June 16, 2020
The Office of Student Conduct and Community Standards at the University of Oregon would like to acknowledge the murders of George Floyd, Breonna Taylor, Ahmaud Arbrey, Tony McDade, and too many others. Throughout our history, Black and African American people in the United States have experienced systematic and institutionalized oppression, hatred, and violence. For those of us in higher education, it is past time for us to acknowledge the role we have played and to actively be better.
Over the past few weeks, we have grieved and expressed our anger. We have participated in protest and donated resources to those who need our help. We have spoken with friends and family and confronted hatred and misunderstanding within our communities. We felt like we were doing our part, but we weren’t. When a colleague in an online community asked, “What are you doing within your locus of control on campus?” we realized we needed to reflect on our actions as student affairs professionals, as well.
For those who don’t know, modern student conduct practice is a relatively new profession. Historically, colleges and universities relied upon [in loco parentis] to control and respond to student behavior. Sanctions were punitive and variable, based on the preference and bias of the administration. In 1960, a group of Black students at Alabama State College chose to participate in a lunch counter sit-in. The college immediately expelled nine students and placed another 20 students on probation without the opportunity for a hearing. Six of the expelled students filed a lawsuit (Dixon v. Alabama), claiming their constitutional right to due process had been violated. Ultimately, the Fifth Circuit Court of Appeals agreed. The brave actions of these Black men and women established due process rights for college students, regardless of their identities, across the country.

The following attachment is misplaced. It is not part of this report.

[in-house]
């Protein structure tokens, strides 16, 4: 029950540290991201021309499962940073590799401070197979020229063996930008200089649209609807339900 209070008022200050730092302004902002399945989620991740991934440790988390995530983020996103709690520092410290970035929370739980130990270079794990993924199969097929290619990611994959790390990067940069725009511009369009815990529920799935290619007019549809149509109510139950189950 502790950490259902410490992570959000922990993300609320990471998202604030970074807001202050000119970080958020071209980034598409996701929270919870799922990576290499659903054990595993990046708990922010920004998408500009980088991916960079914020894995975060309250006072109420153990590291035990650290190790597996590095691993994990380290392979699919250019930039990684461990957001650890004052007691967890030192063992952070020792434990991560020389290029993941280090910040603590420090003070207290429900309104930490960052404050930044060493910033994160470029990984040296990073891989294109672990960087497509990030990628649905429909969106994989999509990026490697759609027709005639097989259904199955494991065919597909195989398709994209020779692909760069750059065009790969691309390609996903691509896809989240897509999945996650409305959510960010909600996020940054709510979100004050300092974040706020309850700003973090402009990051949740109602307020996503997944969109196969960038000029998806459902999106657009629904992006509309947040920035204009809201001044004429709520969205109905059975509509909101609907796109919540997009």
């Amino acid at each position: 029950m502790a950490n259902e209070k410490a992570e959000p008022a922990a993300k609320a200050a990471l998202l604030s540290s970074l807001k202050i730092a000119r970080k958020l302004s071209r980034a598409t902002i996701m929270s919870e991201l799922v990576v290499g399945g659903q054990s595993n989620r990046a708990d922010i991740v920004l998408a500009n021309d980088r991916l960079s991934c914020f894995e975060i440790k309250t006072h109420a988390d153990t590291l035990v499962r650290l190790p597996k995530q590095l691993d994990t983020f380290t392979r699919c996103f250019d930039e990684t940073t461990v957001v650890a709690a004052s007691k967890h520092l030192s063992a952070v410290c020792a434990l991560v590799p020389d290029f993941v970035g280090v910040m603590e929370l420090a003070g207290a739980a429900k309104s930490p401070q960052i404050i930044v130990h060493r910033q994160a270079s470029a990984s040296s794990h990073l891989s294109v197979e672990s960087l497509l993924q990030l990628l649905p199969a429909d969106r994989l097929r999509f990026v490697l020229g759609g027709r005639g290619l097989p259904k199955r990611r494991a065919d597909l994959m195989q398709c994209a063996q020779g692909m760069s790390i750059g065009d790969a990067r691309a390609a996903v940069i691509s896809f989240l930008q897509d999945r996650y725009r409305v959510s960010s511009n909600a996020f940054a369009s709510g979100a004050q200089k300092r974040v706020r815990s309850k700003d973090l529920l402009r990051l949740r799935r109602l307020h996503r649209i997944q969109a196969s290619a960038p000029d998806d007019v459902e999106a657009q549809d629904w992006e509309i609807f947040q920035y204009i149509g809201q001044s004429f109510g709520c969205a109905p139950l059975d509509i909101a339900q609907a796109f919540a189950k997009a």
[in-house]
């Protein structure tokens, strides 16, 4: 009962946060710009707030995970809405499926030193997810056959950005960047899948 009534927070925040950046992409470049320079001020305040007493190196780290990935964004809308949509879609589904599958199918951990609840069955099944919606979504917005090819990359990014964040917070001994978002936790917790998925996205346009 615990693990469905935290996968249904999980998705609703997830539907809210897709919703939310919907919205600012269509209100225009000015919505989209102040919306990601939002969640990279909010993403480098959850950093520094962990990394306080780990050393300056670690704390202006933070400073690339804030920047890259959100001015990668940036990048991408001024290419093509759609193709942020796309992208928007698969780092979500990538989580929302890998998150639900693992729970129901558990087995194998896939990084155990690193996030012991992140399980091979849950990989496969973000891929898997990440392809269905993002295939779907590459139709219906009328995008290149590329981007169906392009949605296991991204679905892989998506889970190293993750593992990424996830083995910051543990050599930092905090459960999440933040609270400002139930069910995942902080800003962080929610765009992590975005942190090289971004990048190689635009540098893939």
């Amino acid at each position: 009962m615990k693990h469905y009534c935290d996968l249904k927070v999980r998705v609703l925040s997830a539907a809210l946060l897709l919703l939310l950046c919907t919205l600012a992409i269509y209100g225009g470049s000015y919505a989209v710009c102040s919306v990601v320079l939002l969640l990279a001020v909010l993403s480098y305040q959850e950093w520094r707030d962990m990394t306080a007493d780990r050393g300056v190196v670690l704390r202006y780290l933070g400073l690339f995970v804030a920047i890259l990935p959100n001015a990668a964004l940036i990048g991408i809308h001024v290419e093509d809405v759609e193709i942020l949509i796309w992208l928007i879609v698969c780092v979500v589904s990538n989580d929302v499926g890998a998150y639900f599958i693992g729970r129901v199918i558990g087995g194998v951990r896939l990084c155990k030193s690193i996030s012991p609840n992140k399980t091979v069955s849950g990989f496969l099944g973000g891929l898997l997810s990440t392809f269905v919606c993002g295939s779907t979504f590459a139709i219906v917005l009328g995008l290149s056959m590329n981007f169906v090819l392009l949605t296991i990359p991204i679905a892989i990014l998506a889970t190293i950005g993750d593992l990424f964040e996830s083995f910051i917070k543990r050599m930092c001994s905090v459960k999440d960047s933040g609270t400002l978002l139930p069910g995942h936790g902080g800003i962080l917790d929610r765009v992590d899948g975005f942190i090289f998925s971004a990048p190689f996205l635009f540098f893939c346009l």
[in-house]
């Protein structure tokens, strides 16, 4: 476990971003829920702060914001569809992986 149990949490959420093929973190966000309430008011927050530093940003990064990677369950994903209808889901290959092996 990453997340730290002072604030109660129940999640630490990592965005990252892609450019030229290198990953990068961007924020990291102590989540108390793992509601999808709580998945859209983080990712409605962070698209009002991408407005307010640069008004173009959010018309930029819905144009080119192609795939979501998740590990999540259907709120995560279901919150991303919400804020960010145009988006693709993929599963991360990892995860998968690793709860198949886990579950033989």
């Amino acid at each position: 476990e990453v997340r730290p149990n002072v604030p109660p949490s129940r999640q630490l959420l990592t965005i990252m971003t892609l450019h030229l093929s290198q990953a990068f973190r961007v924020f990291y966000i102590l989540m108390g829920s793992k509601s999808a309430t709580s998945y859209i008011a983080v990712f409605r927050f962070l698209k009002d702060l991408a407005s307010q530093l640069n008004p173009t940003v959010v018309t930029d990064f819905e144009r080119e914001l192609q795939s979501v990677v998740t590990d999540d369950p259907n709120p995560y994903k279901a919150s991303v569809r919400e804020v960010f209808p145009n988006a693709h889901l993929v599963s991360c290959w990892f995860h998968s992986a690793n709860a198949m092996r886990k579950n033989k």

While it is our responsibility and honor to uphold these due process rights, the student conduct profession continues to work within a larger system of laws, regulations, and practices which disproportionally impact students of color. In the past, we have asked students to trust us and relied upon words to “prove” our commitment. We recognize that if we want our students to trust us, we need to show them we can be trusted. We must show our students that we stand against anti-blackness and other forms of bias. The core of our mission is to protect the rights, safety, dignity, and worth of every individual. It is not enough to be non-racist; we must be actively anti-racist.
Therefore, the Office of Student Conduct and Community Standards commits to:
- Listen to students, faculty, and staff who wish to share concerns or provide feedback and use that feedback to continually improve and enhance our processes;
- Review current student conduct practices and procedures from an equity-minded and race-conscious lens;
- Develop and implement anti-oppression and cultural humility training for case managers, appellate bodies, and investigators; and
- Explore options to actively address anti-blackness, racism, systemic inequity, and other forms of bias using restorative practices.
Students, faculty, and staff are invited to join us in bringing these commitments to action. If you would like to participate, or have ideas on how we can continue to do better, please contact us at email@example.com.
The Student Conduct and Community Standards Team